Sudan’s remote Red Sea State has one of the country’s lowest basic education enrollment rates—46 percent—and a very low completion rate, 20.4 percent. Students in Red Sea State face numerous challenges reaching and staying in school.
Fatma, 13, was popular among her classmates and used to love going to school. Her favorite subject was science and she was among the top students in her class. When her family moved to a different house last summer, school became too far away for her to walk and her father could not afford to pay for transport. To her dismay, she could not continue attending school.
Amna, 12, wants to become a nurse. She and four younger siblings used to walk to school together. Reaching puberty brought a new struggle for Amna. With lack of sanitation and hygiene in her school, she would miss about four days of school each month because she preferred to stay home when she was menstruating. Eventually her grades declined so much that her father decided it wasn’t worth the trouble sending her to school.
To address these challenges and help boost school enrollment and retention in Red Sea State, USAID’s Toward Enduring Peace in Sudan activity is supporting five schools in Sinkat, a small town that lacks electricity, running water, sanitation and hygiene services, and transportation. By providing clean water, transportation, school uniforms, school bags, sports equipment, microphones and speakers, and training for teachers, enrollment and retention is increasing.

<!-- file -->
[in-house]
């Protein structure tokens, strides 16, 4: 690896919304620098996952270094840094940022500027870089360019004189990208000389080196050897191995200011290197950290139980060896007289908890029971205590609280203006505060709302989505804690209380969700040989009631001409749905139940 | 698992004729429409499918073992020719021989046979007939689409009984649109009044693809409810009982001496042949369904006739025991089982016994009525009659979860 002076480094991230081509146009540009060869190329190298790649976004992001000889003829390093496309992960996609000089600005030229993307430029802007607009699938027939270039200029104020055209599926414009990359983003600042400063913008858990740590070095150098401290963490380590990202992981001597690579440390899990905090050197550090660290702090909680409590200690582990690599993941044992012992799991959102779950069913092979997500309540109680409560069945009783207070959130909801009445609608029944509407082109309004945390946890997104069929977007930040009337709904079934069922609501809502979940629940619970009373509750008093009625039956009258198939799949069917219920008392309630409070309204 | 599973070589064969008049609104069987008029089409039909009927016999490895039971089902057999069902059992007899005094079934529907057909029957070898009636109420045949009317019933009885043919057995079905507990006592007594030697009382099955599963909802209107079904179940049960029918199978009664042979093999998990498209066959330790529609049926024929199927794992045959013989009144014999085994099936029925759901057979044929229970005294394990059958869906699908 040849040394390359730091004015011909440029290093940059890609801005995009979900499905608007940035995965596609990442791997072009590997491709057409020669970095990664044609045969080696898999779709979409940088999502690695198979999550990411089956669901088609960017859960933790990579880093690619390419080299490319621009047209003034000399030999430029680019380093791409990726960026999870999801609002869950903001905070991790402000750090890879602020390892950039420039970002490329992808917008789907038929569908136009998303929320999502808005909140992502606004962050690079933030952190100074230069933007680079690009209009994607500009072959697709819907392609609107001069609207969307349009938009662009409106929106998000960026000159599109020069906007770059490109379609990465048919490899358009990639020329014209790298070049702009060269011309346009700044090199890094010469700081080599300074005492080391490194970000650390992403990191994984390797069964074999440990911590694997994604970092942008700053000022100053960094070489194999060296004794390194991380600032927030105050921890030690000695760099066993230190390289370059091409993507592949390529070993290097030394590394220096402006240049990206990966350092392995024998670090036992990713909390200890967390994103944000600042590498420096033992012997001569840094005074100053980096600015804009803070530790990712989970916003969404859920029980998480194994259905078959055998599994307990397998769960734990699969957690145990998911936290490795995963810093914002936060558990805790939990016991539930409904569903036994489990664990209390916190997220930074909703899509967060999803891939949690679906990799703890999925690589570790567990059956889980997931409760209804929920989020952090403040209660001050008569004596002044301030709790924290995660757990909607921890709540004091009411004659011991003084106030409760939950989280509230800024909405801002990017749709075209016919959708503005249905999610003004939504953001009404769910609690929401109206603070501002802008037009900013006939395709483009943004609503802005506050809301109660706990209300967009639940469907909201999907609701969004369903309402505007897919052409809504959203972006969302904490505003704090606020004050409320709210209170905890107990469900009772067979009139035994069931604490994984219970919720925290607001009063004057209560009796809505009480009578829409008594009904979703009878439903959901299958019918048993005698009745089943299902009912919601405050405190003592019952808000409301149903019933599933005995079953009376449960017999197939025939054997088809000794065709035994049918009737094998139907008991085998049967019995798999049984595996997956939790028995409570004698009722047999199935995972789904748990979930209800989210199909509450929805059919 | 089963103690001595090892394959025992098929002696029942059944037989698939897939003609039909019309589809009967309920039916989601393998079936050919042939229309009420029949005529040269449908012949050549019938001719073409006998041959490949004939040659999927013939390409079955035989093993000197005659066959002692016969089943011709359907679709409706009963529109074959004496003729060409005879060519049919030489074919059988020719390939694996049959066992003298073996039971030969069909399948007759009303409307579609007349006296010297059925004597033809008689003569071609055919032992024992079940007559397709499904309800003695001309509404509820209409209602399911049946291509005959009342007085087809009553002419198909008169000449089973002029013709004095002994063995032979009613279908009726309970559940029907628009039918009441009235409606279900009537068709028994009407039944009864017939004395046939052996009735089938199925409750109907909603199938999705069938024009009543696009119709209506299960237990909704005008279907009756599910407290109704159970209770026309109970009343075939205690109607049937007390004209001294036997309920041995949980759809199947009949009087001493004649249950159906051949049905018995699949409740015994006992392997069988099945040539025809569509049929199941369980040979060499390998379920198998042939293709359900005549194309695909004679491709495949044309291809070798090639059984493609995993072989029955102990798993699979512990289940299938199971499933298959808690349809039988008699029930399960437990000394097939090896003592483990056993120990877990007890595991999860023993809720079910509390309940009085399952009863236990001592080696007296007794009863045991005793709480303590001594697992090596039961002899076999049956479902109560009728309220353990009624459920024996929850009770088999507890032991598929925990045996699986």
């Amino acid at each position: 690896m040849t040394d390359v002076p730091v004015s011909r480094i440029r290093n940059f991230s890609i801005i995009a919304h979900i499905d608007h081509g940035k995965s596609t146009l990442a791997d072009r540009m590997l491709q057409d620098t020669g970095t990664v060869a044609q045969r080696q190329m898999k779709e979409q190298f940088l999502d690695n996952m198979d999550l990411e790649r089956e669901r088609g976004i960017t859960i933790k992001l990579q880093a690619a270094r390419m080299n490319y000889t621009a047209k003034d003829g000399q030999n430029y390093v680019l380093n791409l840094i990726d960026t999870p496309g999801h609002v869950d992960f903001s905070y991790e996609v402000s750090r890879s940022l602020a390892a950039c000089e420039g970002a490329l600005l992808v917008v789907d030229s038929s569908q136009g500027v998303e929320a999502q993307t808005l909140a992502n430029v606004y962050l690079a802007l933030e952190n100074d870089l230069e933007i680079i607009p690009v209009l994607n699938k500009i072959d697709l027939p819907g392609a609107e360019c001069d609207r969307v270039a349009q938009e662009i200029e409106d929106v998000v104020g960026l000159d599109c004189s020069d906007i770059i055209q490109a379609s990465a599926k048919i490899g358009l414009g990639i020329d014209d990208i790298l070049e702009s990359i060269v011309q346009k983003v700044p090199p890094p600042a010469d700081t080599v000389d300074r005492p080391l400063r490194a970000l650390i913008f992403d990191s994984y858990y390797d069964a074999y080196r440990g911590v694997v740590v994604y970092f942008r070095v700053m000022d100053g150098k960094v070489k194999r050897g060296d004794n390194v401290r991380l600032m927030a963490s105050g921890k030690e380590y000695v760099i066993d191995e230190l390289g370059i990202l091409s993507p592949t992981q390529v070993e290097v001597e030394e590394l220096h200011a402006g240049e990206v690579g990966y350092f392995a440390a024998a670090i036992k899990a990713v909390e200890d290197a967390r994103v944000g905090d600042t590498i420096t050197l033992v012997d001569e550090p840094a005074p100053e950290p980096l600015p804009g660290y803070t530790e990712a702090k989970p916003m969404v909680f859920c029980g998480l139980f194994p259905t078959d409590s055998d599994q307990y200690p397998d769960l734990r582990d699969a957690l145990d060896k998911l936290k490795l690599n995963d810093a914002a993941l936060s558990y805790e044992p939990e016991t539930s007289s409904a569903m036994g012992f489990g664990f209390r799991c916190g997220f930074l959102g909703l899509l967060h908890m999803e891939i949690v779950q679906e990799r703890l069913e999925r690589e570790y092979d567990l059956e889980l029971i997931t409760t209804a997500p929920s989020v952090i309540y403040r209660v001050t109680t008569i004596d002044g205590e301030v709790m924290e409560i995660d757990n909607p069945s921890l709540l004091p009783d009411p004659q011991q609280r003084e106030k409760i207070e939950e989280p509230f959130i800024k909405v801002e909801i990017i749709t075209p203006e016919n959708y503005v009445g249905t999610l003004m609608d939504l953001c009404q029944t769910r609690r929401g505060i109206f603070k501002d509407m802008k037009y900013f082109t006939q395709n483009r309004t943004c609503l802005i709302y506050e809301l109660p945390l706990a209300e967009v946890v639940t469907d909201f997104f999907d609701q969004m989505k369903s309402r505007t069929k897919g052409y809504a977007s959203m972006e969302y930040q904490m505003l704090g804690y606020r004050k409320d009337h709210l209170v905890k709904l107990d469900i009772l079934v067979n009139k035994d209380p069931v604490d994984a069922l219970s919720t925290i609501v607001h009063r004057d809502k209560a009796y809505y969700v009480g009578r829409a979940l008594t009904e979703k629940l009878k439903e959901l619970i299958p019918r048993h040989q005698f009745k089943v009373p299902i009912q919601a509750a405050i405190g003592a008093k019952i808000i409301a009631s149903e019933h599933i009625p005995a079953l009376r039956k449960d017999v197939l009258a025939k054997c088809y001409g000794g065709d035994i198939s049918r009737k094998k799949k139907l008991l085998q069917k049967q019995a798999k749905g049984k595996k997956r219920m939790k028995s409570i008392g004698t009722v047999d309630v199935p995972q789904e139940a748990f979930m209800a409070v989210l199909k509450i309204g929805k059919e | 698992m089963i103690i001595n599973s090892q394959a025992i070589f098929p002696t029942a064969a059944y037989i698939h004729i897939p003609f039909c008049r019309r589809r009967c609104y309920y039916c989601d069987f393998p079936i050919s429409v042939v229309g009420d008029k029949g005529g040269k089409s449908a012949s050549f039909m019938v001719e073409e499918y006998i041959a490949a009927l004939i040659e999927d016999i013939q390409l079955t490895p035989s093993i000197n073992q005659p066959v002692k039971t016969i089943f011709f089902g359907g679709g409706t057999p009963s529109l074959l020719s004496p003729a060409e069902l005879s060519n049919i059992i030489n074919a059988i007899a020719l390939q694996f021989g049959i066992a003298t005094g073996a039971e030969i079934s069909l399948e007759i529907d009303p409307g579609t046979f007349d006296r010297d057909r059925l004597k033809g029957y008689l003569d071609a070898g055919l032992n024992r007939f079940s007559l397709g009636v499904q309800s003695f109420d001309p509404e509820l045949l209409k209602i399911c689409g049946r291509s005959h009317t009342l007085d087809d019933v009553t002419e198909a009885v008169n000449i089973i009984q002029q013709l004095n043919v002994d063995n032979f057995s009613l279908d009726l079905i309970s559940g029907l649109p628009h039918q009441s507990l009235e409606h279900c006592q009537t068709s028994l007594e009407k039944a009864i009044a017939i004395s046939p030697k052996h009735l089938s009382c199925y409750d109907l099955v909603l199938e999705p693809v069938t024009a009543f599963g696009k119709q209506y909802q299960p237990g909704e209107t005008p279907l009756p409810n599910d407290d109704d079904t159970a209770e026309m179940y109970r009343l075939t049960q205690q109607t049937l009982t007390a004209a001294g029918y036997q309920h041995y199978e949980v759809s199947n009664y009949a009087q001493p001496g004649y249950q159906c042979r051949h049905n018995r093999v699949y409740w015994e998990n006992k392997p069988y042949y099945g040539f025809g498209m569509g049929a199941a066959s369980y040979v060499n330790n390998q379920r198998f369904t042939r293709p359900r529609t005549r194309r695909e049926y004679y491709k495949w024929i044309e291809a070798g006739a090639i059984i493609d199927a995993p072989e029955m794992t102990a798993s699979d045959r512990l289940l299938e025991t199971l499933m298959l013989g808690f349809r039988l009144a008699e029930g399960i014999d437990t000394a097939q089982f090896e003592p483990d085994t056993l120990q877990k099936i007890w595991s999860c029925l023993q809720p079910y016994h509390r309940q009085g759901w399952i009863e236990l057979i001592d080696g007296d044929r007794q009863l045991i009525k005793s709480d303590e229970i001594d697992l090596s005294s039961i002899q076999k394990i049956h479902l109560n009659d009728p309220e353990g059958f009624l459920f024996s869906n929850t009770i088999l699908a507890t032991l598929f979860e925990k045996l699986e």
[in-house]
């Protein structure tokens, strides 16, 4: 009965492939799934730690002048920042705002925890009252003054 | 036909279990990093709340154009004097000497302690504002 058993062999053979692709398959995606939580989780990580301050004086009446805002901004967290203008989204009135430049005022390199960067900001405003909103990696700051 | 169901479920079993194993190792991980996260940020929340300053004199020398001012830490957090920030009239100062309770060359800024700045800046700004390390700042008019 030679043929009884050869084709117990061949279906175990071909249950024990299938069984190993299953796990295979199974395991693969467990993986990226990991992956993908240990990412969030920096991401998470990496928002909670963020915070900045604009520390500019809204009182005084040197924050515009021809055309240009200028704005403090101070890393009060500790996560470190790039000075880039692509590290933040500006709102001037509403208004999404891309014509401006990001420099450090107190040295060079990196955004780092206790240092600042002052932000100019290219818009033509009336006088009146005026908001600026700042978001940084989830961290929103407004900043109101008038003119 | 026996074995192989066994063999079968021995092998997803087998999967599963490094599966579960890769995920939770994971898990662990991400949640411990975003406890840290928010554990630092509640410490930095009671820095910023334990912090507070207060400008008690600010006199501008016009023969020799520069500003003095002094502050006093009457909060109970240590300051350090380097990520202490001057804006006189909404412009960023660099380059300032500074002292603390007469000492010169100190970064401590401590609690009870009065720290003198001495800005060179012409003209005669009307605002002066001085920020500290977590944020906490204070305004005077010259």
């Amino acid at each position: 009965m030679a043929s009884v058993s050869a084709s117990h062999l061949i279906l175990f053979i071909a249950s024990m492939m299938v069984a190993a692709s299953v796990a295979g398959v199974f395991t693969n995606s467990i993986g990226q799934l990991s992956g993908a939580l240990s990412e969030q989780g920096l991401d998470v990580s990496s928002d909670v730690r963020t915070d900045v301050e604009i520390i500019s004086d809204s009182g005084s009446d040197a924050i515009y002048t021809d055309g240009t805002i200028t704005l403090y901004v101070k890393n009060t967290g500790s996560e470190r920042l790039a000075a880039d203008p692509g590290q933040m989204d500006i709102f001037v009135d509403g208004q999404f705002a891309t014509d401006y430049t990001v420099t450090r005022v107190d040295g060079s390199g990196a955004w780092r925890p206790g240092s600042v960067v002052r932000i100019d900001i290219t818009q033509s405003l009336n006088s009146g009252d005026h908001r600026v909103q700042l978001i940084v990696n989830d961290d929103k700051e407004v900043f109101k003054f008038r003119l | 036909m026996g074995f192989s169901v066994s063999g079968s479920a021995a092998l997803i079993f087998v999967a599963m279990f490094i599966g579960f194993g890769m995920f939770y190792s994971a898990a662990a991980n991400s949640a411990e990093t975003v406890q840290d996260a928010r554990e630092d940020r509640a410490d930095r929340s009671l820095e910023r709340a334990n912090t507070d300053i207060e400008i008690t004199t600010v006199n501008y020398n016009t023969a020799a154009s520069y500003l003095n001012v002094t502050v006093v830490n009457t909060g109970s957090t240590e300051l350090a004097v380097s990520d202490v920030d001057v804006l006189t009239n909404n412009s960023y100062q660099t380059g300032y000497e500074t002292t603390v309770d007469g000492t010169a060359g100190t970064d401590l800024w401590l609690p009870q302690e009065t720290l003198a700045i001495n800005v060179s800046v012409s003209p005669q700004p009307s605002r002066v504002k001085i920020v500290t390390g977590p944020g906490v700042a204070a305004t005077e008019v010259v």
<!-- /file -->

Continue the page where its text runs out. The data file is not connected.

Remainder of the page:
Now both Fatma and Amna and many other children have been able to return to school. Their dreams were temporarily disrupted but they’re now pursuing their goals through USAID assistance.
“The enrollment rate has now increased by 60 percent” compared to the year before, said Amna Ali, principal of Alengaz Primary School. “These girls study in a highly challenging environment, but education is probably the most important tool to change one’s life.”
With big, bright smiles, children eagerly lined up at Alengaz School to receive their new uniforms and school bags. “I can’t wait for the new year to start,” said Ahmed, as he patiently waited his turn.
As part of USAID’s support, teachers were trained on teaching methods and writing reports such as student assessments, which has enhanced their performance. Aisha Alnour, principal of Beir Nakso School said, “The number of new students is increasing steadily for the new year.”
When children and youth are prepared to go to school, learn, and gain the skills they need for life and work, they are able to build more hopeful and prosperous futures for themselves, their families, communities, and countries.